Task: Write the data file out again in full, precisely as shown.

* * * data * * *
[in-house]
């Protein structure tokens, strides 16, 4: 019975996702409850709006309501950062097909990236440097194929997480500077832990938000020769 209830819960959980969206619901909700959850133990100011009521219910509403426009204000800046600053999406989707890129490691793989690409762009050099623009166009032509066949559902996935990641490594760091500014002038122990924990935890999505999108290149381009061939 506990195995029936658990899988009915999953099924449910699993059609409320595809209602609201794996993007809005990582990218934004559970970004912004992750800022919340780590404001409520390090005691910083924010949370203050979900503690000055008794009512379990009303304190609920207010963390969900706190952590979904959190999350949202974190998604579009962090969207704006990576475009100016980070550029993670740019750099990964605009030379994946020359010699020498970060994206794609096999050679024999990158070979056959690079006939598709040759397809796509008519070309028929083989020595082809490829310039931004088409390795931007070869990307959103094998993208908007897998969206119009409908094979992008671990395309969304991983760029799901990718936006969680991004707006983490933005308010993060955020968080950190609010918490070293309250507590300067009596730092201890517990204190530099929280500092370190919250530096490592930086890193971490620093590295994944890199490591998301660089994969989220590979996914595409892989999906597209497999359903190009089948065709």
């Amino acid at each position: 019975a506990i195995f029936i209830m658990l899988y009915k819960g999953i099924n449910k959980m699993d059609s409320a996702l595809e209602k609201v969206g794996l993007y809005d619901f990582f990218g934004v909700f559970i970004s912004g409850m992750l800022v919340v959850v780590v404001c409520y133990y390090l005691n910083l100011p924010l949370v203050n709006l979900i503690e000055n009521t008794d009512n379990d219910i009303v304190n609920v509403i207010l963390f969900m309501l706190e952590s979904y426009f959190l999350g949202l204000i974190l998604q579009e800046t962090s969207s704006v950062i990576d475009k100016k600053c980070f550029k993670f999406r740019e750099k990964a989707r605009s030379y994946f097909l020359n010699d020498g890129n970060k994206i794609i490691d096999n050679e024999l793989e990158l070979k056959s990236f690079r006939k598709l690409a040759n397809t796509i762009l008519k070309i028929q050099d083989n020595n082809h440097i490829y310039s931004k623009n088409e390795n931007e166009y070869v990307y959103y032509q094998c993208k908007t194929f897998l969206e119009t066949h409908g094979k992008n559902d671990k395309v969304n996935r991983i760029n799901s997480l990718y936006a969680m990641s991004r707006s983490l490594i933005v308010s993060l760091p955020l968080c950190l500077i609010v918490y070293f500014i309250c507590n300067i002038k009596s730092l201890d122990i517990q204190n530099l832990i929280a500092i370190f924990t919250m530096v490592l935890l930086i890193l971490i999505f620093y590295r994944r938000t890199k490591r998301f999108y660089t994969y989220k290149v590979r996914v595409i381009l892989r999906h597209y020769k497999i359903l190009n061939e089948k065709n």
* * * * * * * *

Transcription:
[in-house]
């Protein structure tokens, strides 16, 4: 019975996702409850709006309501950062097909990236440097194929997480500077832990938000020769 209830819960959980969206619901909700959850133990100011009521219910509403426009204000800046600053999406989707890129490691793989690409762009050099623009166009032509066949559902996935990641490594760091500014002038122990924990935890999505999108290149381009061939 506990195995029936658990899988009915999953099924449910699993059609409320595809209602609201794996993007809005990582990218934004559970970004912004992750800022919340780590404001409520390090005691910083924010949370203050979900503690000055008794009512379990009303304190609920207010963390969900706190952590979904959190999350949202974190998604579009962090969207704006990576475009100016980070550029993670740019750099990964605009030379994946020359010699020498970060994206794609096999050679024999990158070979056959690079006939598709040759397809796509008519070309028929083989020595082809490829310039931004088409390795931007070869990307959103094998993208908007897998969206119009409908094979992008671990395309969304991983760029799901990718936006969680991004707006983490933005308010993060955020968080950190609010918490070293309250507590300067009596730092201890517990204190530099929280500092370190919250530096490592930086890193971490620093590295994944890199490591998301660089994969989220590979996914595409892989999906597209497999359903190009089948065709």
């Amino acid at each position: 019975a506990i195995f029936i209830m658990l899988y009915k819960g999953i099924n449910k959980m699993d059609s409320a996702l595809e209602k609201v969206g794996l993007y809005d619901f990582f990218g934004v909700f559970i970004s912004g409850m992750l800022v919340v959850v780590v404001c409520y133990y390090l005691n910083l100011p924010l949370v203050n709006l979900i503690e000055n009521t008794d009512n379990d219910i009303v304190n609920v509403i207010l963390f969900m309501l706190e952590s979904y426009f959190l999350g949202l204000i974190l998604q579009e800046t962090s969207s704006v950062i990576d475009k100016k600053c980070f550029k993670f999406r740019e750099k990964a989707r605009s030379y994946f097909l020359n010699d020498g890129n970060k994206i794609i490691d096999n050679e024999l793989e990158l070979k056959s990236f690079r006939k598709l690409a040759n397809t796509i762009l008519k070309i028929q050099d083989n020595n082809h440097i490829y310039s931004k623009n088409e390795n931007e166009y070869v990307y959103y032509q094998c993208k908007t194929f897998l969206e119009t066949h409908g094979k992008n559902d671990k395309v969304n996935r991983i760029n799901s997480l990718y936006a969680m990641s991004r707006s983490l490594i933005v308010s993060l760091p955020l968080c950190l500077i609010v918490y070293f500014i309250c507590n300067i002038k009596s730092l201890d122990i517990q204190n530099l832990i929280a500092i370190f924990t919250m530096v490592l935890l930086i890193l971490i999505f620093y590295r994944r938000t890199k490591r998301f999108y660089t994969y989220k290149v590979r996914v595409i381009l892989r999906h597209y020769k497999i359903l190009n061939e089948k065709n």